Weekly roundup 10/1/11

In case you missed them, here are our most popular posts from the past week.

Our most popular post was about a Chinese man who is attempting to build an octocopter that he can fly around by pairing motorcycle engines to propellers. There were a considerable number of comments on this one!

Next we have a post about a project where a 12-series PIC is used with a single inductor to create a working RFID tag.

Our third most popular post was [Bertho’s] tutorial about capacitive sensing. This is his entry into the Dangerous Prototypes 7400 Logic competition so you’ll really get to see the nuts and bolts of how this type of sensing works.

Next is a post that is about a pretty unique lathe made out of concrete. If you have the weight capacity in your workspace, this could be a nice addition to your tools.

In fifth place is a post about [Eric’s] second revision of his word clock that tells time in German!

Weekly Roundup 09/03/11

In case you missed them the first time, here are our most popular posts from this past week.

Our most popular post was about a ‘flashlight’ build. We are using the word flashlight loosely since this monster can draw up to 500 Watts!

Our next most popular post was about another [Jörg Sprave] project where he has built a very large slingshot that can shoot shot puts. He then proceeds to destroy a car with it.

This post describes an open-source Segway. It is built around an ATmega644 has a nice professional look to it.

If you live out in the country and have a problem with rats, this post could be for you. In this post, we look at [Snypercat’s] build where she has mounted a camcorder onto the scope for her pellet gun and also attached an infrared light source so that she can snipe rats at night.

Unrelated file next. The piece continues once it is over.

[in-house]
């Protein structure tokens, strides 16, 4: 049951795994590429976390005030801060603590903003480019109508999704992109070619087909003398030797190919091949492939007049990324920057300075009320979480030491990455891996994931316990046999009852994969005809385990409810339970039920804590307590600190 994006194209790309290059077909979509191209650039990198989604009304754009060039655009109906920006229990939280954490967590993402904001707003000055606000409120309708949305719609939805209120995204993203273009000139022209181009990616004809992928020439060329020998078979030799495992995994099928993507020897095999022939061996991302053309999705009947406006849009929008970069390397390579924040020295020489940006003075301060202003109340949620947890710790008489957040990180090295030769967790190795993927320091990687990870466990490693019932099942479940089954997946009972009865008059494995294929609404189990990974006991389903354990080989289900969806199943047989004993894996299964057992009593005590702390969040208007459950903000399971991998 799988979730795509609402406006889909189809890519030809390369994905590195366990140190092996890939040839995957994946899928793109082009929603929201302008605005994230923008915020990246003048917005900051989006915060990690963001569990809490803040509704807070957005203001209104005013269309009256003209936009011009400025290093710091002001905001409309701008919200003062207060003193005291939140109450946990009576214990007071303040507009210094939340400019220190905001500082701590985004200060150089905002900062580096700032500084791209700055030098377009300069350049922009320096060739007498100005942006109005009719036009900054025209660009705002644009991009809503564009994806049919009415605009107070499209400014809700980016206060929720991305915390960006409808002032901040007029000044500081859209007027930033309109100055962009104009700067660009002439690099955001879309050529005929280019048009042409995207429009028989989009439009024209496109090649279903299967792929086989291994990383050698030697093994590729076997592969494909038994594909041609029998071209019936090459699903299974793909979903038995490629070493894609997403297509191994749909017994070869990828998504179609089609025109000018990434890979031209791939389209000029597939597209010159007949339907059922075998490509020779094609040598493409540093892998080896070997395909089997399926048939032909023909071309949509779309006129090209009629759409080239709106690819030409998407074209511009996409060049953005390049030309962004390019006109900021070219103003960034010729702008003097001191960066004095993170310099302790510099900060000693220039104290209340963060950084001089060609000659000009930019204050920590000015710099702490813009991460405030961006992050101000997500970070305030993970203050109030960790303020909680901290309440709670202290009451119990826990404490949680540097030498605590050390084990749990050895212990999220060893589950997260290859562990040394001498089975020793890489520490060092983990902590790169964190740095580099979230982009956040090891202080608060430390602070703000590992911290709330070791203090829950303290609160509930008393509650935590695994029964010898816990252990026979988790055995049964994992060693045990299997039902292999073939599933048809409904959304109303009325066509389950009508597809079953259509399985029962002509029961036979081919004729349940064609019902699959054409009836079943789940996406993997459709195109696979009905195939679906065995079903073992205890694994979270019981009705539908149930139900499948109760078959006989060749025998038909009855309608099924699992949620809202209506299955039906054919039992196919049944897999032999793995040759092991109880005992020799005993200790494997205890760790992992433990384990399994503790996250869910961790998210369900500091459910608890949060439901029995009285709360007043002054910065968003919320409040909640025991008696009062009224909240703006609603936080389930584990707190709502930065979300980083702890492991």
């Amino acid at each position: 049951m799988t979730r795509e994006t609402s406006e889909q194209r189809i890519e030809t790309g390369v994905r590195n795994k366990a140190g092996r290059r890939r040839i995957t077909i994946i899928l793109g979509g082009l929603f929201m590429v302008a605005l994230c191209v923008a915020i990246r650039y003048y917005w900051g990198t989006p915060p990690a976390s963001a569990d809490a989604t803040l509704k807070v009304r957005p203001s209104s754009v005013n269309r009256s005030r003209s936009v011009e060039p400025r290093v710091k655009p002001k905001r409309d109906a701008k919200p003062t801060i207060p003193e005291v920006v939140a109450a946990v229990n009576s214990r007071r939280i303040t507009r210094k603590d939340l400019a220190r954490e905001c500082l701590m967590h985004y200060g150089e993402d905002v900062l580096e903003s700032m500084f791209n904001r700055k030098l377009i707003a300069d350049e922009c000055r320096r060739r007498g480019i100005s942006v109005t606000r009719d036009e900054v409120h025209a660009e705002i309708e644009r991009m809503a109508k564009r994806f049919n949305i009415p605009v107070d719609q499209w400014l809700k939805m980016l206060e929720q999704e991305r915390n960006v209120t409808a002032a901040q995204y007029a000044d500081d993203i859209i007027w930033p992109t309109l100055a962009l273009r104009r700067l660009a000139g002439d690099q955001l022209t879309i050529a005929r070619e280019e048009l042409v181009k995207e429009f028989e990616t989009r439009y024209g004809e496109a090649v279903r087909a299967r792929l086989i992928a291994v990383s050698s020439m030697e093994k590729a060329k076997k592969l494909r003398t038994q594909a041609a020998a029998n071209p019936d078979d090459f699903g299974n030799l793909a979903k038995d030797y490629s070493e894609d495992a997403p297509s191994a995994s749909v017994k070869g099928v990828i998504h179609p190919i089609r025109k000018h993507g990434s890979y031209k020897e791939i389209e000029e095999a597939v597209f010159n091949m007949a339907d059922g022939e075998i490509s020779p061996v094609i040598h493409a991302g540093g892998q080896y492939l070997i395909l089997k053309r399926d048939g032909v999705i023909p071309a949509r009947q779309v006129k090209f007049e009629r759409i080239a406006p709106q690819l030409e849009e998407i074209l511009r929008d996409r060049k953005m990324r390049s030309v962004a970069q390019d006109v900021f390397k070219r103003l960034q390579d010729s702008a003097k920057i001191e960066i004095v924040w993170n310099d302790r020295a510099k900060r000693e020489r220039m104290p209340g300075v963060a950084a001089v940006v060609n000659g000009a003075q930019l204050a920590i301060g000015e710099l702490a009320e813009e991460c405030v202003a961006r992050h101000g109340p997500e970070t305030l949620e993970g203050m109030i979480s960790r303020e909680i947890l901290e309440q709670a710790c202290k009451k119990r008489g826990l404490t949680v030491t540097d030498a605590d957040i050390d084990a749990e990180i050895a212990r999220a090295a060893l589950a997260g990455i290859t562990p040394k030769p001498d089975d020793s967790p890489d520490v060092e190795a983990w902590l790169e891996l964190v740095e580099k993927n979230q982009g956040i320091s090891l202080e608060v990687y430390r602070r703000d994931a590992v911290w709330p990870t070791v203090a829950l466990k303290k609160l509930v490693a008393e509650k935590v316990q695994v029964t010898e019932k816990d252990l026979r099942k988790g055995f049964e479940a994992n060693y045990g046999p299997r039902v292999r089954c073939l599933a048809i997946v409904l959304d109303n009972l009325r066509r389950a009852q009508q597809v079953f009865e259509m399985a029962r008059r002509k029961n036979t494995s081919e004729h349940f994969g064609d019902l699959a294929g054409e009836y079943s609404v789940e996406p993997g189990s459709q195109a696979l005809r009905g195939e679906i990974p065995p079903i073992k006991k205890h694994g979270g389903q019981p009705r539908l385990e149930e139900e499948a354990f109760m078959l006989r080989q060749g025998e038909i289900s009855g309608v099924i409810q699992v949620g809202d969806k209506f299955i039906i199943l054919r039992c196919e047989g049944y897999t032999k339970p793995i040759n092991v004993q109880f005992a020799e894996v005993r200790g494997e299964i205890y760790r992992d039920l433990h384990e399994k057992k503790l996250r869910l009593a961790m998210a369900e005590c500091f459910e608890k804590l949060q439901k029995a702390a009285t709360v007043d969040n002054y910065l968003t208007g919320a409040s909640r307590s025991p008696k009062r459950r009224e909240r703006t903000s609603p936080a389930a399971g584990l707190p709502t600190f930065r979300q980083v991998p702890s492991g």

Finally, we have a post about a custom V-12 Kawaskai Voyager. If you are looking for a great way to draw attention at your next motorcycle rally, this post might give you some inspiration.

Weekly Roundup 8/27/2011


In case you missed them, here are our biggest posts from the past week.

For the weapons enthusiasts in our audience, make sure to check out our most popular post this week where [Liquider] shows a project in which an airsoft pistol was converted into a coil gun.

Our next most popular post was based around an xkcd comic where the concept of viewing clouds in 3D is explored using a pair of webcams. This post had lots of comments and also spawned a forum topic.

Next up is a post about a reward that has been place on the head of porting Android to run on a HP Touchpad. The bounty for all of the various challenges was originally $1500 but now sits at $2275!

This isn’t our normal fare since we usually don’t cover hacking that could be malicious. This post describes some of the exploits covered recently at Black Hat and Defcon.

Finishing up the pack is our own video where [Jack] shows how to build a stun glove and proves that it works by taking a jolt from it himself.

Weekly Roundup 8/20/2011


In case you missed them, here are our biggest posts from the past week.

The post that drew the most attention this week was our own [Kevin Dady]’s post about how to install Linux on a 386. In this post, he talks about the process that he used to put a functional copy of Linux on an old 386 laptop.

Next up is a post about a robot dog that was found in an antique dealer’s shop in Paris. This post has a very active comment thread.

Following that is a post about a LED cuboid consisting of 2048 bi-color LEDs, which are all hand-soldered. This is definitely a testament to steady hands and a lot of patience.

Next is a hackaday-original video where [Jack] shows how to kill weeds using the transformer from a microwave oven. This one was controversial but like it or hate it, it was popular.

Last, we had a post about a very interesting hexapod. This robot adds a new spin on the hexapod theme by adding the ability to have all of the legs mechanically extend farther out from the center of the body. It also adds spherical shell pieces to the legs that allow it to transform from a walking to a rolling robot.

One final thought: If you are working on an interesting project, why not post your progress on our forums? Have a problem with something that you are working on? We have sections for that as well. Our forums aren’t too active at the moment but we have nearly 90,000 unique visitors at hackaday each and every day so all it may take to whip them into shape is for just a few of you to be early adopters. We would like to start featuring projects and interesting topics from our forums so this may be a way that your project could find its way onto our main page.